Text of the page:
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Emily Isaacson Biography 


Emily Isaacson, director and founder, was born December 11, 1975 in Windsor, Ontario. Her father was an ordained Presbyterian Minister, and built the Forest Glade Presbyterian Church. Her family then moved from Ontario to Victoria when she was six and lived there for 14 years, and then from the Island to the mainland when she was twenty.  They still live in the foothills of Mission at the foot of Bear Mountain, near Westminster Abbey. Isaacson wrote the three volumes of THE FLEUR-DE-LIS, for which she became world-famous in this home.  Read more . . .

Emily Isaacson began writing poetry at age ten, where she lived on Vancouver Island. She was first published at age thirteen for her poem, "The Wild Madonna" in a journal for doctor's offices. Although she usually had a secret stash under the bed, her hiding place as a child; she in her lifetime published over 1,500 individual poems. They were produced in twelve books of poetry She also did an art gallery exhibit, and published a photography assay, and an illustrated children's book in 2007. 

Isacson's refined taste in what she would write and publish established her as somewhat of a Canadian icon. They were depicting her style in hair and clothing on the front of Cosmopolitan UK to the runways of Europe.  Although she died at 44, still young, we at the WLI preserve her immortal legacy. She was truly ageless. Isaacson has three publishers, and also published at the WLI under her own imprint Potter's House Press. She was studied by McMaster University in a study on Canadian Authors in 2016.

Emily Isaacson was nominated for the Community Achievement Award in 2010, an Arty Award in Literature in 2013, the Christine Caldwell Award for Outstanding Arts Advocate in 2015, and was a lifetime member of Cambridge Who's Who. She also served on the board of the Mission Arts Council (2007-10) and the Fraser Valley Poets Society (2013, 2018-20) in Abbotsford.

Emily Isaacson studied nutrition at Bastyr University of natural medicine. She became a nutritionist in 1999, and successfully worked to reverse eating disorders. She worked at two eating disorder clinics, both in Canada and the United States. When she started her private practice in 2005, her focus was on the treatment of eating disorders. In her life, she found that science and art must be in balance to do so effectively.

Isaacson created The Rainbow Program as a community nutrition website in 2006 to teach her global audience about eating by the rainbow. She put an emphasis on naturally brightly coloured whole foods. She successfully integrated cutting edge research on bitter "sugars that heal" into a practical dietary program. Then she taught nutrition education from a colour-based perspective at conferences, support groups, high schools, community centers, and health clinics. She also offered her colour-based program at two food banks, both in Mission (2006) and Abbotsford (2012-2014).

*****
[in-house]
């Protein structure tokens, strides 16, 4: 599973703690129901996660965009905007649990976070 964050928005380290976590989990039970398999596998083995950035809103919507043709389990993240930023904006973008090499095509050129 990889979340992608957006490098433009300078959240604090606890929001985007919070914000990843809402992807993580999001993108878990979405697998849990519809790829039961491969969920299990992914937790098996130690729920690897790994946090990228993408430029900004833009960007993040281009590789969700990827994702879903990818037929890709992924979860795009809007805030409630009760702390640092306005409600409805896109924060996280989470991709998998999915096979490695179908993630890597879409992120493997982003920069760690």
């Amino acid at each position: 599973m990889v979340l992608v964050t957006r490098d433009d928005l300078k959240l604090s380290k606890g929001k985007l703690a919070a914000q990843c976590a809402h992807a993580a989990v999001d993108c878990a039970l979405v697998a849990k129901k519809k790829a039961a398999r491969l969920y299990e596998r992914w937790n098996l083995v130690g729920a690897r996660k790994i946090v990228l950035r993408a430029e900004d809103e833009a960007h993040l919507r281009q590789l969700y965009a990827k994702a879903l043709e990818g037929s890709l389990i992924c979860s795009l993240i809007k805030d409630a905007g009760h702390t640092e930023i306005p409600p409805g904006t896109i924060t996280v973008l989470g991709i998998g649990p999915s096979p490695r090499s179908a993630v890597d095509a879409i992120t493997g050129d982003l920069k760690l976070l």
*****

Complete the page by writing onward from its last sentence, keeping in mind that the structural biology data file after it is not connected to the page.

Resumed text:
Isaacson was the one of four practitioners in the pithouse at Xa:ytem Longhouse in 2009 for nine months where she studied the Stolo Nation and history. Later, in 2013 she wrote the book A Familiar Shore on the future development of Aboriginal Medicine. It was greeted upon its publication in 2015 with much success. Her publisher nominated the book for the Governor General's Award. They produced the needed print run of 300 copies. Unfortunately, the Canadian Council for the Arts has a very strict list of accepted publishers who can nominate, and her publisher's application was rejected. Her publisher then, in 2016, revealed they were in debt for $6 million. They went bankrupt.

Isaacson opened her own clinic in the Fraser Valley in 2016 as a nutritionist and offered family nutrition care by appointment at the P U L S E Nutrition Clinic. This was her own clinic after running a practice out of other health clinics and offices for over ten years. She invested $31,000 over three years in her office on First Avenue in downtown Mission City, making sure each detail of an accomplished practitioner was attended to. She worked as her own administrator, graphic designer, photographer, publisher, and bookkeeper, doing the work often of five people, as was her style instead of employing others. Not to say she did not have staff who came alongside her over the years as paid or volunteer. She had three secretaries, and three directors work with her over ten years time on the community projects and initiatives she coordinated as a dedicated humanitarian.

Emily Isaacson founded what is now the Wild Lily Institute in 2005. There were many news articles written locally about her. We have decided to re-publish the articles and links to them as well as the dates they appeared here.

Isaacson was trained in Creative Writing and Restorative Justice. She inspired people always instead of controlling them. Her readers learned from the inside out, skills of conflict resolution, and healing through forgiveness. Her themes included the sea, circle keeping, healing the community, forgiveness, and reparation.

All photos used by permission.